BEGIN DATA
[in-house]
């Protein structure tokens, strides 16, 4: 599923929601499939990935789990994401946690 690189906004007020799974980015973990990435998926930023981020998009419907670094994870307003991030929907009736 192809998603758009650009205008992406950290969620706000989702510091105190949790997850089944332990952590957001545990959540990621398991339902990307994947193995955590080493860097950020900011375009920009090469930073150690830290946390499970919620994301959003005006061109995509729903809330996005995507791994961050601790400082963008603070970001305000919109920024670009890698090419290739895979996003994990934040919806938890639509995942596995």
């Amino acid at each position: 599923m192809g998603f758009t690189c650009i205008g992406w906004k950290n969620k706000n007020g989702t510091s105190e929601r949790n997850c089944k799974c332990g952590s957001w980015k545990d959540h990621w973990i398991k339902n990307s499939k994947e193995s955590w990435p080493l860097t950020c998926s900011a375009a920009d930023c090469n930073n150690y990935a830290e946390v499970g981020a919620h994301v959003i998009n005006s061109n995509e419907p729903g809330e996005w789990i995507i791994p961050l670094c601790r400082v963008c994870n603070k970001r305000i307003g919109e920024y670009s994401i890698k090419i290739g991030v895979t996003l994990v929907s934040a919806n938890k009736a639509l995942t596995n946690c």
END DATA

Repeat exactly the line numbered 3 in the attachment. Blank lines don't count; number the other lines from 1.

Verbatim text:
């Amino acid at each position: 599923m192809g998603f758009t690189c650009i205008g992406w906004k950290n969620k706000n007020g989702t510091s105190e929601r949790n997850c089944k799974c332990g952590s957001w980015k545990d959540h990621w973990i398991k339902n990307s499939k994947e193995s955590w990435p080493l860097t950020c998926s900011a375009a920009d930023c090469n930073n150690y990935a830290e946390v499970g981020a919620h994301v959003i998009n005006s061109n995509e419907p729903g809330e996005w789990i995507i791994p961050l670094c601790r400082v963008c994870n603070k970001r305000i307003g919109e920024y670009s994401i890698k090419i290739g991030v895979t996003l994990v929907s934040a919806n938890k009736a639509l995942t596995n946690c």